Life During Wartime is the 66th book to be released in Gollancz's SF Masterworks series. Originally published in 1987, it's an anti-war novel, set in a near-future world that has been plunged into chaos at the height of the cold war. The war is dirty, fuelled by drugs and fought by elite psychics who are able to manipulate the emotions of those around them. It's never entirely made clear who America is fighting in this war. There are references to Afghanistan and a nuclear weapon that destroyed Tel Aviv, but as we quickly learn, the war itself is a façade—a political front designed to mask the true powers at work, the warring families of the Sotomayors and the Madradonas.
The psychic powers themselves are not unlike those seen in The Chrysalids by John Wyndham. The members of Psicorp have the ability to shape and project emotion onto others. So, if they project trust, their target will instantly feel a bond with them; lust, that person will want to sleep with them; fear, and if it's strong enough, that person will die.
At the beginning of the novel, we follow David Mingolla, a disillusioned war veteran who is on R&R in Guatemala, trying to unwind from the horrors of the conflict. Whilst there, he bumps into the enigmatic and beautiful Debora, whom he falls instantly in love with. They quickly become involved but, terrified at how quickly his feelings have developed, Mingolla flees her, opting to return instead to the front line where he understands himself better. We later find that Debora is a psychic who has defected to the other side and that Mingolla's feelings for her are probably the result of mental manipulation on her part—an attempt to control him because of the apparent threat he poses to her side's plans.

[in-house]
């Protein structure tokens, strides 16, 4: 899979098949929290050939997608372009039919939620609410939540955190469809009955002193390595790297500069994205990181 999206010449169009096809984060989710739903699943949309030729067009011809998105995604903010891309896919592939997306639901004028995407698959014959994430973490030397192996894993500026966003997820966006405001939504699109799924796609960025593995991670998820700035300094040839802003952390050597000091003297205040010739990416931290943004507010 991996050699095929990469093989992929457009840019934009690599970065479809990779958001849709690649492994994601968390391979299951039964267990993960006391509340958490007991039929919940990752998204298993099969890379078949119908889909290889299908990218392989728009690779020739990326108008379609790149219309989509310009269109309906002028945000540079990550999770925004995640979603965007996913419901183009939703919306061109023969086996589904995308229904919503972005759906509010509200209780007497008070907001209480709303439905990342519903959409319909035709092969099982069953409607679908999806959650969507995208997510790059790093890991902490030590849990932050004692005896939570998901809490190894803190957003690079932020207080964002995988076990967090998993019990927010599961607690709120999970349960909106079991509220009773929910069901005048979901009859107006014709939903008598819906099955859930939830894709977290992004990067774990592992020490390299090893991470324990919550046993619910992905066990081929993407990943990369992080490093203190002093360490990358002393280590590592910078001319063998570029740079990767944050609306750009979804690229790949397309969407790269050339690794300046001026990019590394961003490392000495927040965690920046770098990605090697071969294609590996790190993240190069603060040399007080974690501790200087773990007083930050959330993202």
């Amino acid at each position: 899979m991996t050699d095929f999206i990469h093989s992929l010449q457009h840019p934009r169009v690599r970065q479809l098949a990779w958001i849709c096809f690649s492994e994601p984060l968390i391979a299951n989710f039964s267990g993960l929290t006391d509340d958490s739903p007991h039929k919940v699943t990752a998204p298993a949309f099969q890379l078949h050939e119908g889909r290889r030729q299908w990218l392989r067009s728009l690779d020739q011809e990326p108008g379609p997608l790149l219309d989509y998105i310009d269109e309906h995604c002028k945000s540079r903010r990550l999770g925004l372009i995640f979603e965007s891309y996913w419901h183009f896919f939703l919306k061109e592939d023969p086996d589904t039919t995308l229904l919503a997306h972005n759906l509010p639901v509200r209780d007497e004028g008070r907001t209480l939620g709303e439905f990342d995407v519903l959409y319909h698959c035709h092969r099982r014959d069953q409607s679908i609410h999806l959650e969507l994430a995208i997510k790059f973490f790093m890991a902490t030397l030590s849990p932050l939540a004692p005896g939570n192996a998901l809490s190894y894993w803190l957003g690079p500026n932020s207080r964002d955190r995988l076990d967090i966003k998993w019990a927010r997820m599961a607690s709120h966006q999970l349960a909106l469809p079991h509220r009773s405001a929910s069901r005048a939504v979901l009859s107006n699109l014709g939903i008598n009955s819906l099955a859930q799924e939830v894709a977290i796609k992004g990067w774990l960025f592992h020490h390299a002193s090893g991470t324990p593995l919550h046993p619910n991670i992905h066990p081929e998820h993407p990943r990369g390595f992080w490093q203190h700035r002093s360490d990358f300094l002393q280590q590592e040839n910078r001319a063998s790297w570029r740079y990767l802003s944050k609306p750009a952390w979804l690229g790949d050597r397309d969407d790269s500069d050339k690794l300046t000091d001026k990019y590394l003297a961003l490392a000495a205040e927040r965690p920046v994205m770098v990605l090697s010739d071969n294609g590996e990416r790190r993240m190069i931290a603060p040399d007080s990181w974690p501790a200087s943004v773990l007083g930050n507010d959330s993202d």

It's a good opening and, in fact, the entire thing is the short story, "R&R," for which Shepherd won a Nebula in 1986. As a short story, it's pretty damn good. Mingolla is presented as a distracted but likable character who is just trying to make some sense of the chaos around him. Debora is a refreshing contrast to his somewhat stereotyped depiction of a battle-scarred hero, coming across as an empathetic and self-assured woman. The whole thing is presented to us in a well-written package that, if not entirely original, at least reads well enough to keep you interested in what will come next. The problem, however, lies with the 300 pages of novel that follow this auspicious opening. Problem? They simply don't fit.